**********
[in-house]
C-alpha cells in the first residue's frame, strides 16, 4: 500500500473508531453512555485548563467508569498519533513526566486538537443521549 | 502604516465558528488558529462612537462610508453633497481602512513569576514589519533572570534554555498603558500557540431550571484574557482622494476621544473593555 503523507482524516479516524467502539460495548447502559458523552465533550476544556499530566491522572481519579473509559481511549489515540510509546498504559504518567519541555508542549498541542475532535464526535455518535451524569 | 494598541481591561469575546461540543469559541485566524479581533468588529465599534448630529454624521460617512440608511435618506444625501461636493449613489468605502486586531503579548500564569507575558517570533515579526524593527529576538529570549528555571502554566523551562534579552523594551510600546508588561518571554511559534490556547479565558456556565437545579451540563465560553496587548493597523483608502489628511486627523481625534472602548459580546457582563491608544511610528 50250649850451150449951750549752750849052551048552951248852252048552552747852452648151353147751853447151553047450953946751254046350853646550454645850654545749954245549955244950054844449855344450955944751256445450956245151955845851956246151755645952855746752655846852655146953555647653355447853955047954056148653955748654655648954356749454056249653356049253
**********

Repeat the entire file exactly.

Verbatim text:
[in-house]
C-alpha cells in the first residue's frame, strides 16, 4: 500500500473508531453512555485548563467508569498519533513526566486538537443521549 | 502604516465558528488558529462612537462610508453633497481602512513569576514589519533572570534554555498603558500557540431550571484574557482622494476621544473593555 503523507482524516479516524467502539460495548447502559458523552465533550476544556499530566491522572481519579473509559481511549489515540510509546498504559504518567519541555508542549498541542475532535464526535455518535451524569 | 494598541481591561469575546461540543469559541485566524479581533468588529465599534448630529454624521460617512440608511435618506444625501461636493449613489468605502486586531503579548500564569507575558517570533515579526524593527529576538529570549528555571502554566523551562534579552523594551510600546508588561518571554511559534490556547479565558456556565437545579451540563465560553496587548493597523483608502489628511486627523481625534472602548459580546457582563491608544511610528 50250649850451150449951750549752750849052551048552951248852252048552552747852452648151353147751853447151553047450953946751254046350853646550454645850654545749954245549955244950054844449855344450955944751256445450956245151955845851956246151755645952855746752655846852655146953555647653355447853955047954056148653955748654655648954356749454056249653356049253